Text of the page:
Now it's very simple to pull the exposure down in individual corners, and with the heavy feather, it creates a nice transition. You'll note that putting a few of those in just adds a little bit of darkness in, and I'm essentially hand-painting the corners. Be careful as you add those, though, that you don't boost the saturation too much. So I'm gonna set that there, and actually pull this one down just a little bit, and I've dodged the corners in.
It looks good. Remember, all of the other adjustments are totally available to you, so you could take advantage of any Curves-type adjustments that you feel like. Of course, lifting the middle, or dealing with the overall saturation. I'll just go back to a linear curve there for now. You can also making sharpening adjustments. I tend to overcrank it, and then Alt or Otpion drag the mask slider to refine which areas are being affected.
In this case, just the edges of the clouds and of the thatched roof. If I zoom to 100%, you'll see that there's a lot of noise down here in the sky and in some of the shadows. So, increasing the noise reduction, will pull some of that out, and I'll take a little bit of the color noise down. Also on areas of high contrast, you're tending to get some chromatic aberration. If you look quite closely at that fringe there, you'll see little bits of purple and green cast at the edges.
This can be taken care of in the Lens Corrections tab. Of course, you can enable it for the whole image, but it might not be able to detect things, so if you can't recognize the lens, you can either manually adjust, or leave it as is, but, in this case, the color can definitely be fixed. By removing chromatic aberration, and increasing the Purple and Green sliders, I'm able to remove some of the subtle color cast. Particularly look at this zone here, where the small details are interacting without width, and you'll notice that that gentle bluish, purplish haze is cleanly removed.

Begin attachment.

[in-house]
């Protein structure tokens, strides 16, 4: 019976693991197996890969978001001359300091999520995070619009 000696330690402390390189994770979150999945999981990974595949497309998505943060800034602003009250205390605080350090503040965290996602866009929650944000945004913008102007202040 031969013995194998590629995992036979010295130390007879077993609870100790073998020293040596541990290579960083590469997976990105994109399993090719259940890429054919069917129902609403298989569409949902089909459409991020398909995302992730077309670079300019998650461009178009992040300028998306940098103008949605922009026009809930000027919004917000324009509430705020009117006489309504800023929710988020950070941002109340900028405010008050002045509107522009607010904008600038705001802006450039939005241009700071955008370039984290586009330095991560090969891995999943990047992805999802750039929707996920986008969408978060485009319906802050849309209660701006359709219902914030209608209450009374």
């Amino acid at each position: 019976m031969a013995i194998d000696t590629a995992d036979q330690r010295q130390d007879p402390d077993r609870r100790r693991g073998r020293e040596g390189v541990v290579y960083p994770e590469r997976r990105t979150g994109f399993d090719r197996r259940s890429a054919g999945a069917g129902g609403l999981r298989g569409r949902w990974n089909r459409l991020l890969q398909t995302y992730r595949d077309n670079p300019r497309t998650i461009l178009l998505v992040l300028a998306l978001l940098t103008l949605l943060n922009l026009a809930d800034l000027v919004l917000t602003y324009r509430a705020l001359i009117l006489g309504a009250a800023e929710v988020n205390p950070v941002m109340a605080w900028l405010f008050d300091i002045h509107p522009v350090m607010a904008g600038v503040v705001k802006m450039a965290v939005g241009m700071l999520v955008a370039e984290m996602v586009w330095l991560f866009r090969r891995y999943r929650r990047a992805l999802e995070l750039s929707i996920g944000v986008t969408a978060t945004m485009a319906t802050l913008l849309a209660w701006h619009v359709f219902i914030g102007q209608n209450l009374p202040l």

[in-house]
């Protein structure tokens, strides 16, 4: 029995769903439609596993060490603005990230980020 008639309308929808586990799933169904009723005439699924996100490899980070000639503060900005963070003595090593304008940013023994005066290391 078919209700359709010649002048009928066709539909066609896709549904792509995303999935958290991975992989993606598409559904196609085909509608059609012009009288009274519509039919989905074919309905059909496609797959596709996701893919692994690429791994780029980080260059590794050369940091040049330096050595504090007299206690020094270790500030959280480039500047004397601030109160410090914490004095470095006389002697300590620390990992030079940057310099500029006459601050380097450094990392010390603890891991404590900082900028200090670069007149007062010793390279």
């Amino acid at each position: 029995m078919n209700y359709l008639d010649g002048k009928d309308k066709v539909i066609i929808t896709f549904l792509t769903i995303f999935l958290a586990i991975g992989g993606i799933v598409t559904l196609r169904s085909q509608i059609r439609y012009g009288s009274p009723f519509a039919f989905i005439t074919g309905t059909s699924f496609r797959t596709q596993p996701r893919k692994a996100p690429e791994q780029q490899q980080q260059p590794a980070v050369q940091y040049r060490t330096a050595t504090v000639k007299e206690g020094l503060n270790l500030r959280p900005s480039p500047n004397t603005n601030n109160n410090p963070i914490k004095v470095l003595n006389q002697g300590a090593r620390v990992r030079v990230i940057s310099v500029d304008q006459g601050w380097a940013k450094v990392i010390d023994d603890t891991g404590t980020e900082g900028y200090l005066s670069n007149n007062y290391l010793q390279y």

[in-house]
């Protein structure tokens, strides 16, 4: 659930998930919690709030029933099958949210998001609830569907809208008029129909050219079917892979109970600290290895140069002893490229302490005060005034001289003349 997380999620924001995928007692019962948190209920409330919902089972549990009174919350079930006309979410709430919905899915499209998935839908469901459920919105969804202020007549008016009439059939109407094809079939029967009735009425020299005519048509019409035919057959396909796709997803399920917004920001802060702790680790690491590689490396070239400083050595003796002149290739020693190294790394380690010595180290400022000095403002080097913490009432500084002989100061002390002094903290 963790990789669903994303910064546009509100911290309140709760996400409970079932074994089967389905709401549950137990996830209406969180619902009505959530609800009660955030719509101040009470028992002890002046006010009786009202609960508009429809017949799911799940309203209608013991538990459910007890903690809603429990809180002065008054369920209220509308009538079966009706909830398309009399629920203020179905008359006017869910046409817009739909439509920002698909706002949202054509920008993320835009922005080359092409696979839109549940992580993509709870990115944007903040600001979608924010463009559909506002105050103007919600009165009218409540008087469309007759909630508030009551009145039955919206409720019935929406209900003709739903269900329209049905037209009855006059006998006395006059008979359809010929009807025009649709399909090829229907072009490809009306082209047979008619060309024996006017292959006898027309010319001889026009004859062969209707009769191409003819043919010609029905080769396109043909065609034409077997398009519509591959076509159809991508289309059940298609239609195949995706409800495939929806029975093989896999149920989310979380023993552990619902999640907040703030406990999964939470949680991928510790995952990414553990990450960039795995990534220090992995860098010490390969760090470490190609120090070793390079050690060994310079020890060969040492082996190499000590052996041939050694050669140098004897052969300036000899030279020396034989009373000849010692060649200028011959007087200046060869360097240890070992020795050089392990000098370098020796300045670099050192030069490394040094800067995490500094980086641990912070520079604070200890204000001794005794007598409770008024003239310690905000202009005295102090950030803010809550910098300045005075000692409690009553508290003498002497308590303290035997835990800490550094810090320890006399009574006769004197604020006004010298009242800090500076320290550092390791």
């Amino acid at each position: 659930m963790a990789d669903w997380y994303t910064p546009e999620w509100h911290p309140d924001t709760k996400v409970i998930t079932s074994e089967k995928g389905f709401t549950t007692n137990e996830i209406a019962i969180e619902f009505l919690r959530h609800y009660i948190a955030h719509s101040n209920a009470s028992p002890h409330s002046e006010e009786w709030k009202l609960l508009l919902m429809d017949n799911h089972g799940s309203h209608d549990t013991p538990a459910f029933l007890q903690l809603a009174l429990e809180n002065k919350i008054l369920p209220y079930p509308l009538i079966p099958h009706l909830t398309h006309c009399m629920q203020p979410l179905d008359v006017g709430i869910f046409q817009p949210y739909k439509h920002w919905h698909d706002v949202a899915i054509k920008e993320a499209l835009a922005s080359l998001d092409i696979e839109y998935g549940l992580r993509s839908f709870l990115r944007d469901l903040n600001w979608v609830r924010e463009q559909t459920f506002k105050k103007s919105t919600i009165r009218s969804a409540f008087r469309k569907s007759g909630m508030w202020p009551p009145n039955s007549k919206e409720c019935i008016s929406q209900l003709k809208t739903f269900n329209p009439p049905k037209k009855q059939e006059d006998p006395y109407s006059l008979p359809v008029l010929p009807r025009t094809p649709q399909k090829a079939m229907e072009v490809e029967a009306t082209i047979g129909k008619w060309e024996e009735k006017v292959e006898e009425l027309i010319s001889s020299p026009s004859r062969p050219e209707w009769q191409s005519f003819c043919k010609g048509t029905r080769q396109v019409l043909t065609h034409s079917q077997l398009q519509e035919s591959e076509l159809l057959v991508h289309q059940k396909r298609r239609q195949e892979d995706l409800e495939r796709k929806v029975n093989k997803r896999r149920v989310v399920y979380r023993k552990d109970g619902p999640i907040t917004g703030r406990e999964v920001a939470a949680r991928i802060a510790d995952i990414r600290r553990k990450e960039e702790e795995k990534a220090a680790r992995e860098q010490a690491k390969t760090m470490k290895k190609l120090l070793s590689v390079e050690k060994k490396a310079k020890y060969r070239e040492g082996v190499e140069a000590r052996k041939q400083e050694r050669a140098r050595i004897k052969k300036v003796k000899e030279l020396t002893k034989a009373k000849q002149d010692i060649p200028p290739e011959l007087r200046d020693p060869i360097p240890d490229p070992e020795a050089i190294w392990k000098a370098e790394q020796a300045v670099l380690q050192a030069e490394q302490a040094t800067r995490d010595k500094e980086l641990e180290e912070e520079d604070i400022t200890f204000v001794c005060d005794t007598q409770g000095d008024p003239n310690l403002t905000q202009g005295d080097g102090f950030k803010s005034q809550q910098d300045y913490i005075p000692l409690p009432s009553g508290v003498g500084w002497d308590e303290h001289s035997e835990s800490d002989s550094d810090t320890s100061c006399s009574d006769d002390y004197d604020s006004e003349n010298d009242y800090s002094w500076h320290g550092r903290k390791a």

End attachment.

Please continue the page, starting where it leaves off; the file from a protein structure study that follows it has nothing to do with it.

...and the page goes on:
Just use the Defringe sliders, and you can adjust the amount and range that'll be affected, and that looks a lot better. All right, Control zero, will fit the image to the screen, you could take advantage of any other effects, like a Post Crop Vignette if you'd like, and, if I put the two images side by side, you'll see that the before and after is a very dramatic change. This particular image was picked, not as much for its overall composition, although I do like this feeling of the perspective shot from laying underneath a beach umbrella on a cloudy day, but this really does illustrate the joys and benefits of working with a raw image.
- Performing image-correction triage
- Cloning to an empty layer
- Using adjustment layers and blend modes
- Opening a raw file as a Smart Object
- Making selective adjustments
- Recovering the detail in skies
- Using graduated adjustments
- Fixing exposure
- Saving time with Auto Tone and Auto Contrast
- Adjusting hue and saturation
- Limiting adjustments
- Adjusting shadows and highlights
- Converting an image to black and white